Epidemiologist Professor Michael Baker says there are inconsistencies with the new level 2 rules, especially around mask-wearing at schools.
Today the prime minister announced face coverings will be mandatory at level 2 in most public venues, but they are not being mandated in schools, although they are recommended.
"There are inconsistencies, and actually the one I'm most concerned about is schools," Baker says.
"We remember this from early in the pandemic when we got masks added into public transport and aircraft, but actually school buses were exempt from it.
"We're seeing that same split still in there, that we're not really applying the same approach, particularly to secondary school-age students in these various settings, and I think that's a real gap.
"And there's two problems with this. One is, it means that children are missing out on one of these essential protections, if we do get an outbreak. And of course they are great at transmitting the virus to their families.
"The other opportunity I think we're really missing here is the one about education that we found with hand washing with school students who learned how to wash their hands properly and will take this message home to their families, who, in many cases were not actually that diligent.
"So I think we're really underestimating the potential for school students to be real leaders in this area."
Professor Baker said mandatory mask wearing would be good for high schools and intermediate schools.
"I think it's more optional in primary school age students but, internationally, they are wearing masks overseas so it's not impossible."
Bloomfield today said mask use for university students is not mandatory, but strongly encouraged.
However he said there are positive features about the revised level 2.
"It's recognising that this virus is transmitted very easily indoors with aerosols that have a big range and the one and two metre rules were not really enough.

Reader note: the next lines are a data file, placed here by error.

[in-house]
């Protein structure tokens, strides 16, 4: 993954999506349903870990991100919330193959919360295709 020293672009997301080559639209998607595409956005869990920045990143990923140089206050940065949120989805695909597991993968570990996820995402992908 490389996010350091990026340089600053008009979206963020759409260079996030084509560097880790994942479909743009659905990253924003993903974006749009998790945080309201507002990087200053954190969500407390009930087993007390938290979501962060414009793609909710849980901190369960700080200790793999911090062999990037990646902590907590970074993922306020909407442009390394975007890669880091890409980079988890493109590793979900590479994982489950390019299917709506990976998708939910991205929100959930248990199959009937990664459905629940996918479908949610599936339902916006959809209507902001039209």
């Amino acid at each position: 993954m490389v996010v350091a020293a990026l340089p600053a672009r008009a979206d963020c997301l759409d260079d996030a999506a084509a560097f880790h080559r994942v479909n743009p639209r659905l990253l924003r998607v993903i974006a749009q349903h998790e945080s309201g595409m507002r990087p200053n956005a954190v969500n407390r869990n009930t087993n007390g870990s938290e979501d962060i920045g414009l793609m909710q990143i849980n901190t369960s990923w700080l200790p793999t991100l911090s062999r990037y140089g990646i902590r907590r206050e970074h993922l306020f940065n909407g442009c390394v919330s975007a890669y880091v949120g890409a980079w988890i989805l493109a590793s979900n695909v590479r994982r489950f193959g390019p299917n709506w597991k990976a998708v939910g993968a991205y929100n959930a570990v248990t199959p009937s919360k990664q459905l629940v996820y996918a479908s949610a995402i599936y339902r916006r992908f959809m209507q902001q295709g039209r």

"I think the big advance here is this recognition we saw at alert level 4 and 3 that people need to be wearing masks indoors. I think that's a real advance for New Zealand that does reflect how this virus is transmitted.
"Also the acceptance that we have to have fewer people in these indoor environments because we're seeing these super-spreading episodes already happen in this outbreak."
Baker said the biggest issue in our Covid-19 response is essential workers crossing through Auckland.
"That's still the biggest weakpoint in what is otherwise a very effective measure for dampening down this virus and eliminating it."
Asked how long she thinks it might be until the country returns to Level 1, Ardern today said "it will literally come down to the public health advice we have".
Baker said getting back to level 1 before Christmas is possible but Kiwis tend to forget that we've enjoyed the highest level of freedoms of any country in the OECD.
"Our expectations are high. I think it's possible we would return to an alert level 1 of some form but I think it would need to be modified. We would have, for example, mandatory scanning in which I think is here to stay at all levels."
Baker said the big question is what happens when the population is vaccinated and whether we continue with the elimination strategy or transition to living with the virus.